As always, Jack switches between Akira Kurosawa–Frank Miller combat sequences, atmospheric landscapes, and wacky comedy interludes (the demon Aku submitting to Freudian analysis with a version of himself that wears a tweed jacket with elbow patches; Jack battling a killer droid that speaks in Rat Pack jive). And it still boasts expressionistic or allegorical touches, like the sequence that crosscuts between Jack fighting invisible assassins and a white wolf battling Spearmint-striped tigers with crocodile jaws.

But there’s an uncanny power to this series that defies language, and it’s rooted in Samurai Jack’s commitment to formal experimentation. How can I describe in words the effect of hearing Prince’s Purple Rain soundtrack for the first time, or staring at Robert Rauschenberg’s “Skyway” on a wall of the Dallas Museum of Art, or seeing 2001: A Space Odyssey on a big screen? I could quote the lyrics of Prince’s songs, or tell you which photos and news clippings Rauschenberg placed and painted over, or list the images arranged by Stanley Kubrick and tell you how he edited and scored them. But none of that would capture the lived experience of engaging with the art.

Similarly, I could try to give you a taste of Tartakovsky’s aesthetic by describing the first minute of the opening scene of the premiere, which shows a much older, hairier Jack — you don’t know he’s Jack yet, but you figure it out — riding to save an elfin, blue-skinned mother and daughter from a herd of mechanical beetles with hellish red eyes. But even a shot-by-shot dissection of the scene wouldn’t convey the buildup to Jack’s first appearance, which is preceded by a series of shots that emphasize the mother and daughter’s smallness and fragility and the metal bugs’ relentlessness (those wheat-thresher sounds are horrendous). Nor would it capture the breathtaking cut to a high angle showing the bugs as they circle their prey in clockwise and counterclockwise rings, creating a hypnotic spiral effect: Busby Berkeley meets The Matrix.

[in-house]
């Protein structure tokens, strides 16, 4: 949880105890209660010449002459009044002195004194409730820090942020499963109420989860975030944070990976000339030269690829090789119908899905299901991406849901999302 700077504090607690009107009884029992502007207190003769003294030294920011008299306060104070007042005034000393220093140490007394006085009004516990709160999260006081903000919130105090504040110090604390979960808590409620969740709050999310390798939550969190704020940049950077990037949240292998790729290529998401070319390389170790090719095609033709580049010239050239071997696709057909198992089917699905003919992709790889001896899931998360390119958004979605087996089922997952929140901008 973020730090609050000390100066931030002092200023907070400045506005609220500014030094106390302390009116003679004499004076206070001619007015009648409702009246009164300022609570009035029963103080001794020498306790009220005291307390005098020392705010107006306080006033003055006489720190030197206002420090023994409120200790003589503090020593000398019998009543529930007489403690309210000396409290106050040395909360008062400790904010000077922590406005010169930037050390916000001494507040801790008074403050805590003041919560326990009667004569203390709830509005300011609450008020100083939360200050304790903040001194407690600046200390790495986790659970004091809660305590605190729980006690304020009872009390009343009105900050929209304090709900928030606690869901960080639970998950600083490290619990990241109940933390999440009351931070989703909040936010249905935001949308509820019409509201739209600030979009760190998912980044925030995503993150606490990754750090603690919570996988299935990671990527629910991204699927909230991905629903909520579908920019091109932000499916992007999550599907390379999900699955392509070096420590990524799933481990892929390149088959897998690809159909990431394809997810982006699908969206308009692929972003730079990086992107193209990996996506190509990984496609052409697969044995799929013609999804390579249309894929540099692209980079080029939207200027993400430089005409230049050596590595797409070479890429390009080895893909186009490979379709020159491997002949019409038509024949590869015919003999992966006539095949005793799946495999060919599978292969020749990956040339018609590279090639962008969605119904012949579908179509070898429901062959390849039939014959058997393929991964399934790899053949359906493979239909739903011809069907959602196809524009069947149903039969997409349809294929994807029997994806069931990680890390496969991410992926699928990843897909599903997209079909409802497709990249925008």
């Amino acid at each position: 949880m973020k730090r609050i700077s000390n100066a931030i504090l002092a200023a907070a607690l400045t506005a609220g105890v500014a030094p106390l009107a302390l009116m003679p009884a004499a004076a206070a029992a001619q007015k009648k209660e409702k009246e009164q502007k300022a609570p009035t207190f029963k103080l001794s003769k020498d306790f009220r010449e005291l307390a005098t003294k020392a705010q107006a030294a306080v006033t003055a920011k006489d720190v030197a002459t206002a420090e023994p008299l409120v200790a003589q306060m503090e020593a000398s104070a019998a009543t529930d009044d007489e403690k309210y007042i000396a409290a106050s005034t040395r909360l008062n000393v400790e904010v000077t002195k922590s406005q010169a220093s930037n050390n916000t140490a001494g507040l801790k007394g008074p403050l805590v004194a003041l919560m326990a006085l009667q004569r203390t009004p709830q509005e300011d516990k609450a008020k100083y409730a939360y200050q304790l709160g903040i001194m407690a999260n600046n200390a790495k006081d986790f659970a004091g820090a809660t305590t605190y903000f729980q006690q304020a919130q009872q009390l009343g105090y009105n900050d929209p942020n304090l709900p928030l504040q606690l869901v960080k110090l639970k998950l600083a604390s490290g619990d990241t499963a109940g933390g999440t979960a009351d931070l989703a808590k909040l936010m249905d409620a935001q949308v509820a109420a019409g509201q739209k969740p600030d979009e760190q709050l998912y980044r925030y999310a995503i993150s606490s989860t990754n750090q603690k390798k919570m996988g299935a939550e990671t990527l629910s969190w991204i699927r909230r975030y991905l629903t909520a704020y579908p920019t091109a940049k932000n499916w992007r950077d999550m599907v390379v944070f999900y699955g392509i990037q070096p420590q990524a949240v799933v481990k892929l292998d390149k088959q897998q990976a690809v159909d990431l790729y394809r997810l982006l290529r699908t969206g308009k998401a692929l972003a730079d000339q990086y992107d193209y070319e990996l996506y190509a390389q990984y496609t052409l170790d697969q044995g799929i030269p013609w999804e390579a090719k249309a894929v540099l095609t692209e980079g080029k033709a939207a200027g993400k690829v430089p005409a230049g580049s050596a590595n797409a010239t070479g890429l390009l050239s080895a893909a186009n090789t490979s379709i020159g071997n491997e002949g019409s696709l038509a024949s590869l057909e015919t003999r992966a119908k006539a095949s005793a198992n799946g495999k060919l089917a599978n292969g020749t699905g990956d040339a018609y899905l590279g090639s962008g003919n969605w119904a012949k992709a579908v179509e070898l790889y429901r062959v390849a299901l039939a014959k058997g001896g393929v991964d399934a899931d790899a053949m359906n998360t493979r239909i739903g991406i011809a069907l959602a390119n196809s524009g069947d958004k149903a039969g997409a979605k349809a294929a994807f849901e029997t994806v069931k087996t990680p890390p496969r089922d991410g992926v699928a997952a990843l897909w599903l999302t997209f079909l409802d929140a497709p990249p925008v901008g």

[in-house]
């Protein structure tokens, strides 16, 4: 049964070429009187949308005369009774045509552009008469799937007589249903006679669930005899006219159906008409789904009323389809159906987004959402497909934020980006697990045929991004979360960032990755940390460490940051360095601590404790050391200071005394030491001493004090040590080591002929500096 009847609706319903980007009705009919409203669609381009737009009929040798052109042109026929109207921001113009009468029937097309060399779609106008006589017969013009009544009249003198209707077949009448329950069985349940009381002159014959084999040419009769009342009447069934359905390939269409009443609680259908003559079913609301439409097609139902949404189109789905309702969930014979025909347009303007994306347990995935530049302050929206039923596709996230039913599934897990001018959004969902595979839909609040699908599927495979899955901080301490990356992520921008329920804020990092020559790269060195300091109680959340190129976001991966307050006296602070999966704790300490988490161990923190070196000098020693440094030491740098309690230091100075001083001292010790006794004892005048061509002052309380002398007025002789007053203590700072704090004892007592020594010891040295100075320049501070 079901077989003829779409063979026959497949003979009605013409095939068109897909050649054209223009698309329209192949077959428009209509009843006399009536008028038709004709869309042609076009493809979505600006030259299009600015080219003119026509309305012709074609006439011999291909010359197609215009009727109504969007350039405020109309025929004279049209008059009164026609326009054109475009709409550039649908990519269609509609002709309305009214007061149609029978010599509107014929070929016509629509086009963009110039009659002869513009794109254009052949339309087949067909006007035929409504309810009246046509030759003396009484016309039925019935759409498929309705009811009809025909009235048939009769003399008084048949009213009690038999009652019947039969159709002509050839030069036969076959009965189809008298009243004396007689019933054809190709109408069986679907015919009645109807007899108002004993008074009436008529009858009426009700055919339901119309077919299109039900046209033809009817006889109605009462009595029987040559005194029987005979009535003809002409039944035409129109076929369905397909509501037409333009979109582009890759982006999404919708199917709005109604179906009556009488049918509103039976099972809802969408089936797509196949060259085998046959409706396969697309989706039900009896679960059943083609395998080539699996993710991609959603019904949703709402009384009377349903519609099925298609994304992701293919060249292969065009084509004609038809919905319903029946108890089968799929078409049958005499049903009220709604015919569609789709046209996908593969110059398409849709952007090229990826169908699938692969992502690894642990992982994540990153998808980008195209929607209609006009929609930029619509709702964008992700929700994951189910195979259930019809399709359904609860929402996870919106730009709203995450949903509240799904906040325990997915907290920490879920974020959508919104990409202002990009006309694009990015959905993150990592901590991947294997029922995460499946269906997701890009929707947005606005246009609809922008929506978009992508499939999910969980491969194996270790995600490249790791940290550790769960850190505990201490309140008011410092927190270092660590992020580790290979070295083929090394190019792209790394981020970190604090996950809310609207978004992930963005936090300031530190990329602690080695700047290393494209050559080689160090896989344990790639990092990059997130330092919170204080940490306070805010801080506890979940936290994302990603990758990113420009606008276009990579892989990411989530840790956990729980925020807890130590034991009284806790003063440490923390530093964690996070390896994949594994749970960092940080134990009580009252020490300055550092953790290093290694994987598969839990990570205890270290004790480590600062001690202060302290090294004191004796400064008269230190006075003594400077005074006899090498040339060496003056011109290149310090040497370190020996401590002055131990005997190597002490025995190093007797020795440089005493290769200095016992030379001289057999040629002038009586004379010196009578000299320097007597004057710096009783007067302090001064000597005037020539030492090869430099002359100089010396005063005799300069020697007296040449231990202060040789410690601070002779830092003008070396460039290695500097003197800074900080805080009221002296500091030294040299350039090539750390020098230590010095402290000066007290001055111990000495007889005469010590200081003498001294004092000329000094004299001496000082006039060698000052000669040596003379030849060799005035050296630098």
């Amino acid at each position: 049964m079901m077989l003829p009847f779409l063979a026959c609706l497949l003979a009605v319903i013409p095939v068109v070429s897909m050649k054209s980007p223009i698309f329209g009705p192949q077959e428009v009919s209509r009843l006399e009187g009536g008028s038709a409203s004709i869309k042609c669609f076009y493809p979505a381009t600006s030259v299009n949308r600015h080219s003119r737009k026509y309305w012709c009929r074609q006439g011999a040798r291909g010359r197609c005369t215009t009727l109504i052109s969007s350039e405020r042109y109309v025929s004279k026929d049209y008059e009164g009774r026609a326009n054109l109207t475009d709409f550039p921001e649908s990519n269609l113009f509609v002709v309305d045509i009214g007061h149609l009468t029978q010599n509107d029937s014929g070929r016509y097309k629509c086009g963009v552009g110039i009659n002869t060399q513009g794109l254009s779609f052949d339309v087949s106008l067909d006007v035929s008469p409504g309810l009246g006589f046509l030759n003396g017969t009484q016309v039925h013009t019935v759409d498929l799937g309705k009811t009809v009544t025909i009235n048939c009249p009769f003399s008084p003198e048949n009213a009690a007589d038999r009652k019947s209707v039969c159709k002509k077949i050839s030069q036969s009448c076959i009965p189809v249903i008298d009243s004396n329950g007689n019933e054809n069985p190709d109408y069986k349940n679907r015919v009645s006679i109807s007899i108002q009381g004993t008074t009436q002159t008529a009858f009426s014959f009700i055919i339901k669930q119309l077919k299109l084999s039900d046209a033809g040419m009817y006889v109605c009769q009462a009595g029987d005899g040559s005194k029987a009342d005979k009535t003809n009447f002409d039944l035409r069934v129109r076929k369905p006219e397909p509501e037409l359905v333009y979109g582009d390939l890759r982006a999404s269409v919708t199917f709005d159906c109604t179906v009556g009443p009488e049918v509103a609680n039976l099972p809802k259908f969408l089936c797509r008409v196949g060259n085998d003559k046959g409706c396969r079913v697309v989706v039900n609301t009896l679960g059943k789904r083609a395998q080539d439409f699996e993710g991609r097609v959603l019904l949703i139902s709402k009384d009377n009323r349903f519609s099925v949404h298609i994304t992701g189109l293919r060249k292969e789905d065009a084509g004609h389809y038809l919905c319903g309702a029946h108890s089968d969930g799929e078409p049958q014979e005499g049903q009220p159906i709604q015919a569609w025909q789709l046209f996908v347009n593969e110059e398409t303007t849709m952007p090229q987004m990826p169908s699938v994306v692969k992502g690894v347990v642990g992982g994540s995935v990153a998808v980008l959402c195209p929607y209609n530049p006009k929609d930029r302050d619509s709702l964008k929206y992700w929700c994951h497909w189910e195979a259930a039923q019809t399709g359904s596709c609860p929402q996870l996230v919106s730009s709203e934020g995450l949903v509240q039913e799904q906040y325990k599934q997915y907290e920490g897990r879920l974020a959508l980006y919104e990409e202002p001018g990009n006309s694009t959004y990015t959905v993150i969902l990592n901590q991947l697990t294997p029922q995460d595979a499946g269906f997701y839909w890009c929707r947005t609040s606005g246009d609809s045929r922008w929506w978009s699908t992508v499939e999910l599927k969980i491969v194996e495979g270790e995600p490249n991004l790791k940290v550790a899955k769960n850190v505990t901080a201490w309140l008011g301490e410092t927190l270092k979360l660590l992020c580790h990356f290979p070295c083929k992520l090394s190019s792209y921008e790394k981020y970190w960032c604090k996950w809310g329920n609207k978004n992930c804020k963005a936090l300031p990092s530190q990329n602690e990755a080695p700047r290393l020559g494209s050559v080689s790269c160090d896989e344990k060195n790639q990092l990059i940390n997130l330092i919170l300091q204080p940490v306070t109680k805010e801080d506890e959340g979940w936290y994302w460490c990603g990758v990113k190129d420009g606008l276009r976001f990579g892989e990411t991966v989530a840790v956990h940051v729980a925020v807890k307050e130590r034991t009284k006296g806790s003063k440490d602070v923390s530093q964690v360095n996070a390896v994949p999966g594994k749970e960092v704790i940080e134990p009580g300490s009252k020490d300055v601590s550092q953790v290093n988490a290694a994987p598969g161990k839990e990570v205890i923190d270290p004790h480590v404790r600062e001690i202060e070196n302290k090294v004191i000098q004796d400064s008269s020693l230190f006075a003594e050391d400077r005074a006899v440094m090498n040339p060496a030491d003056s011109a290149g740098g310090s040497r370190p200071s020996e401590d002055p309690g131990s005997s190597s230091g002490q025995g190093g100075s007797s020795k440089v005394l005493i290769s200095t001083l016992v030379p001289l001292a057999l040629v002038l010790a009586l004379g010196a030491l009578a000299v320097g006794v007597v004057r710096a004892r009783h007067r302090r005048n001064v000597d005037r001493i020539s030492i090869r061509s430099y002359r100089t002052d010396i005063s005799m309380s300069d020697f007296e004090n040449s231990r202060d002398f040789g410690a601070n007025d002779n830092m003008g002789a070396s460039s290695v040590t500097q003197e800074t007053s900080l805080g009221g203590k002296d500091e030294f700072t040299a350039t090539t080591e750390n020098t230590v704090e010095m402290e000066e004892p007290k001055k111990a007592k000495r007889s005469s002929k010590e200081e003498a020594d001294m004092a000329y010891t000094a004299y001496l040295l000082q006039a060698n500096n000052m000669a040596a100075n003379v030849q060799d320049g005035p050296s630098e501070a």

But even that level of analysis would barely scratch the surface of Jack. And, hey, what do you know: I checked the time code after writing the above paragraph and realized I’ve only described the first 30 seconds. I’d need another paragraph to do the next half-minute justice. That’s how much care has been put into Jack. You can’t half-watch this show and say you saw it. You have to commit to it, really watch it and listen to it. Every frame is not just a painting; it’s a note in a symphony and step in a dance routine. It’s more interested in rhythm, rhyme, color, texture, silence, and noise than setup and payoff or the relationship between subtext and text. It has no subtext to speak of, really. As in an ancient fable, the story’s deeper meanings are right there on the surface, distilled to their essence, color-coded, and placed in the frame just so.